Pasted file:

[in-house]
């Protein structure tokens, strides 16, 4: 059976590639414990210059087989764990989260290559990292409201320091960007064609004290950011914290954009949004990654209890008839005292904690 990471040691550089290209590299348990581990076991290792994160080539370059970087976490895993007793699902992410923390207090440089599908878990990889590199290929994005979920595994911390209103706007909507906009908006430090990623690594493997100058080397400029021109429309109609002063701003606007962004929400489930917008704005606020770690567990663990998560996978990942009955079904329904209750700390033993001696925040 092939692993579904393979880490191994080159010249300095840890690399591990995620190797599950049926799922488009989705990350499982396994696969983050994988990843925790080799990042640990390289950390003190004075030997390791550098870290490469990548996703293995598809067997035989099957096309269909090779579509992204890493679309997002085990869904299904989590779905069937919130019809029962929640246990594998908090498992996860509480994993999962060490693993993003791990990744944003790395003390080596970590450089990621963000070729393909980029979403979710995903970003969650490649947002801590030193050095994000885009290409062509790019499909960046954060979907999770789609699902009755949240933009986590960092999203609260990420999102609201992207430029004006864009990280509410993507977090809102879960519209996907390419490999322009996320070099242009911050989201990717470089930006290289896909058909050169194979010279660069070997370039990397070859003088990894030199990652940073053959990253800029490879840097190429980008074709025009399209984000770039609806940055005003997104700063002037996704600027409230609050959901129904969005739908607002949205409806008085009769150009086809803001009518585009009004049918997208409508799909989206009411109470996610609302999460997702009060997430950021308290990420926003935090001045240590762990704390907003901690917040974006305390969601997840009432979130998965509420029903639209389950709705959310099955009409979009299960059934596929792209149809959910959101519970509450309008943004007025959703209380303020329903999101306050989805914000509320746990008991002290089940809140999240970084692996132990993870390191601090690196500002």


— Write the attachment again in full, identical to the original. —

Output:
[in-house]
């Protein structure tokens, strides 16, 4: 059976590639414990210059087989764990989260290559990292409201320091960007064609004290950011914290954009949004990654209890008839005292904690 990471040691550089290209590299348990581990076991290792994160080539370059970087976490895993007793699902992410923390207090440089599908878990990889590199290929994005979920595994911390209103706007909507906009908006430090990623690594493997100058080397400029021109429309109609002063701003606007962004929400489930917008704005606020770690567990663990998560996978990942009955079904329904209750700390033993001696925040 092939692993579904393979880490191994080159010249300095840890690399591990995620190797599950049926799922488009989705990350499982396994696969983050994988990843925790080799990042640990390289950390003190004075030997390791550098870290490469990548996703293995598809067997035989099957096309269909090779579509992204890493679309997002085990869904299904989590779905069937919130019809029962929640246990594998908090498992996860509480994993999962060490693993993003791990990744944003790395003390080596970590450089990621963000070729393909980029979403979710995903970003969650490649947002801590030193050095994000885009290409062509790019499909960046954060979907999770789609699902009755949240933009986590960092999203609260990420999102609201992207430029004006864009990280509410993507977090809102879960519209996907390419490999322009996320070099242009911050989201990717470089930006290289896909058909050169194979010279660069070997370039990397070859003088990894030199990652940073053959990253800029490879840097190429980008074709025009399209984000770039609806940055005003997104700063002037996704600027409230609050959901129904969005739908607002949205409806008085009769150009086809803001009518585009009004049918997208409508799909989206009411109470996610609302999460997702009060997430950021308290990420926003935090001045240590762990704390907003901690917040974006305390969601997840009432979130998965509420029903639209389950709705959310099955009409979009299960059934596929792209149809959910959101519970509450309008943004007025959703209380303020329903999101306050989805914000509320746990008991002290089940809140999240970084692996132990993870390191601090690196500002």